by Paul Hawken, Amory Lovins, and L. Hunter Lovins
When we use the word "capital" we usually mean money. This is what businesses look at when calculating their worth (profit) and what countries use to calculate their worth (GDP). However, this capital accounts for only a small part (if any!) of what makes us happy or what makes our lives worthwhile. While it is very difficult to place a value on those intangible things that really are meaningful, like rewarding work, clean air, a forest, a river or a child, our current system of capitalism fails to assign them any value at all!
Natural Capitalism covers many topics and is not easy to pin down exactly what it is about. The authors even acknowledge this: "Natural Capitalism is about integration and restoration, a systems view of our society and its relationship to the environment that defies categorization into sub-disciplines." But maybe it is enough to say that Natural Capitalism is about the importance of integrating natural resources and social systems into our world to create a sustainable society, and a guidebook on how to do it.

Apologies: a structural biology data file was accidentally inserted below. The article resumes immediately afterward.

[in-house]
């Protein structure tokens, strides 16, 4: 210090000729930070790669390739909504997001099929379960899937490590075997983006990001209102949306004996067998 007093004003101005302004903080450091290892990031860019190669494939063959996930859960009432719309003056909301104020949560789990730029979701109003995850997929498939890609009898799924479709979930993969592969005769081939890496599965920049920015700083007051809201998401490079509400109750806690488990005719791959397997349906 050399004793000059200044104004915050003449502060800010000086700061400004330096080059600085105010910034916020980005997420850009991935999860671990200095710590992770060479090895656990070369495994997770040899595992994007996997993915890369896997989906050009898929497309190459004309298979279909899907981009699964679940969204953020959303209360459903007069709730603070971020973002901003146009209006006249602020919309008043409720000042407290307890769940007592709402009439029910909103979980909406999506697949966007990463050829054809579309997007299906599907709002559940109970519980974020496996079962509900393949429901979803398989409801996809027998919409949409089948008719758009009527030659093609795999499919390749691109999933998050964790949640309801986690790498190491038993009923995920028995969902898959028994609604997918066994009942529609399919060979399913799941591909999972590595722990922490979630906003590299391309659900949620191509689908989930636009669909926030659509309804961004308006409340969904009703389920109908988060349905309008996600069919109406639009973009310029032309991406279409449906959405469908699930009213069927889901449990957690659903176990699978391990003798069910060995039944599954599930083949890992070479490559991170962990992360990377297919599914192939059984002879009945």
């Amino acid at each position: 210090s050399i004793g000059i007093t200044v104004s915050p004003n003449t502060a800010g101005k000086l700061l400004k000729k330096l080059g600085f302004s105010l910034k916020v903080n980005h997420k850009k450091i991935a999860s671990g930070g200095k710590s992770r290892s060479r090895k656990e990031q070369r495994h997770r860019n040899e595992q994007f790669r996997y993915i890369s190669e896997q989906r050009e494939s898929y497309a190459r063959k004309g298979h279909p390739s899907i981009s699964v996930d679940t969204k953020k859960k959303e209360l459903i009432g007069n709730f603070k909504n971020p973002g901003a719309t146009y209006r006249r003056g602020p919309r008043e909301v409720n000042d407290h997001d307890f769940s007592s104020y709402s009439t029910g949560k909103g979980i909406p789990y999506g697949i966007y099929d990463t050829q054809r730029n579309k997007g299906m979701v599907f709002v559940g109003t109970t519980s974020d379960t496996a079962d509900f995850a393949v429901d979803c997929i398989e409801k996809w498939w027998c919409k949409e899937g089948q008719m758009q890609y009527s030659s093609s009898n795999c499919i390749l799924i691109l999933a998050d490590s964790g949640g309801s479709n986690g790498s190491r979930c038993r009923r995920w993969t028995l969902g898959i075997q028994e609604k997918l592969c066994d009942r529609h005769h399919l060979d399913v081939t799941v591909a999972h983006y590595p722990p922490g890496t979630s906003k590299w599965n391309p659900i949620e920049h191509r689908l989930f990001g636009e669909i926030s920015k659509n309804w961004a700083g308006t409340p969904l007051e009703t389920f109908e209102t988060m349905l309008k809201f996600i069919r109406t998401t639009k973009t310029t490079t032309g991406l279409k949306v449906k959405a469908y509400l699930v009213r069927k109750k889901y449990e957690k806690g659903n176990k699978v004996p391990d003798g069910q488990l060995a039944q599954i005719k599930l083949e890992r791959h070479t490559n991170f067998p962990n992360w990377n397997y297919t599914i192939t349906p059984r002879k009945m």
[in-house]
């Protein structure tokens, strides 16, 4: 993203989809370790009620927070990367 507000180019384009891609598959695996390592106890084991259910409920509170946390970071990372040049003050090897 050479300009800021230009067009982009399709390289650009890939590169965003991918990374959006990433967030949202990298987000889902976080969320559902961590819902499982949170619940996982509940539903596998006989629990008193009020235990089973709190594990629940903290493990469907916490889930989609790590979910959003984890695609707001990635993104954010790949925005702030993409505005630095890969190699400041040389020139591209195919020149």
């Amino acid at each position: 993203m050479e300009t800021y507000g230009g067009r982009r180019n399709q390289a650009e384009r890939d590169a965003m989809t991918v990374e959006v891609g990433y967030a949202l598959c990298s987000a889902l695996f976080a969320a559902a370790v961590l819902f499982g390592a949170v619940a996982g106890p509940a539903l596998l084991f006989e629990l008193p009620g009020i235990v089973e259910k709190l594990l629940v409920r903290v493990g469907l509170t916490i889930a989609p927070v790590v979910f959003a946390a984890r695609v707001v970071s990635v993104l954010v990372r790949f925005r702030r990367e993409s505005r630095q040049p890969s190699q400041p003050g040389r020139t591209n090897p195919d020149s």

One reason I enjoyed this book so much is that rather than approaching this topic from a gloom-and-doom perspective that many environmentalists espouse, the authors are optimistic about the future and believe: "At the heart of this book is the thesis that 90 to 95 percent reductions in material and energy are possible in developed nations without diminishing the quantity or quality of the services that people want."
Overall, I thought this was a fantastic book and one that I am sure I will continually think about and refer back to for years to come as it offers a hopeful and realizable view of a better world.